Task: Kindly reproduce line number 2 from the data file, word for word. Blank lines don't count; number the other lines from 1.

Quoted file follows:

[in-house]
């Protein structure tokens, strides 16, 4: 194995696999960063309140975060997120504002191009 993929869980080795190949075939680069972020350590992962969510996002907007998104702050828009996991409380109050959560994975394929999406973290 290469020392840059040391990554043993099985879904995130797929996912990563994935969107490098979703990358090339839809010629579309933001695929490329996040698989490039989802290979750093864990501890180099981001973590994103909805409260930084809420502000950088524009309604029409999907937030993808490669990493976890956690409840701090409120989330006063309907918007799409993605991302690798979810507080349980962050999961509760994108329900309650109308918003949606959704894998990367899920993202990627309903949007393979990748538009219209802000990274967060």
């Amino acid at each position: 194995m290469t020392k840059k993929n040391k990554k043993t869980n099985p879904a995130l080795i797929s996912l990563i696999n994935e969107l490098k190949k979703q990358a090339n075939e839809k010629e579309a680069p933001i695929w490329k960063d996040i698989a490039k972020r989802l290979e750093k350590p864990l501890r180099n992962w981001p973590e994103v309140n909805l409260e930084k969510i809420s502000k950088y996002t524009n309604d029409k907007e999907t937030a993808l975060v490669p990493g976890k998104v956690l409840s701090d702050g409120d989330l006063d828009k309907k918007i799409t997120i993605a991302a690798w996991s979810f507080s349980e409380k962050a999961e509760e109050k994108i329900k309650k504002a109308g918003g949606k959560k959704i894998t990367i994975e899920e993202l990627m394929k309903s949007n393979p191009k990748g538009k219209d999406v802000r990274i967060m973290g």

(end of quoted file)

């Protein structure tokens, strides 16, 4: 194995696999960063309140975060997120504002191009 993929869980080795190949075939680069972020350590992962969510996002907007998104702050828009996991409380109050959560994975394929999406973290 290469020392840059040391990554043993099985879904995130797929996912990563994935969107490098979703990358090339839809010629579309933001695929490329996040698989490039989802290979750093864990501890180099981001973590994103909805409260930084809420502000950088524009309604029409999907937030993808490669990493976890956690409840701090409120989330006063309907918007799409993605991302690798979810507080349980962050999961509760994108329900309650109308918003949606959704894998990367899920993202990627309903949007393979990748538009219209802000990274967060």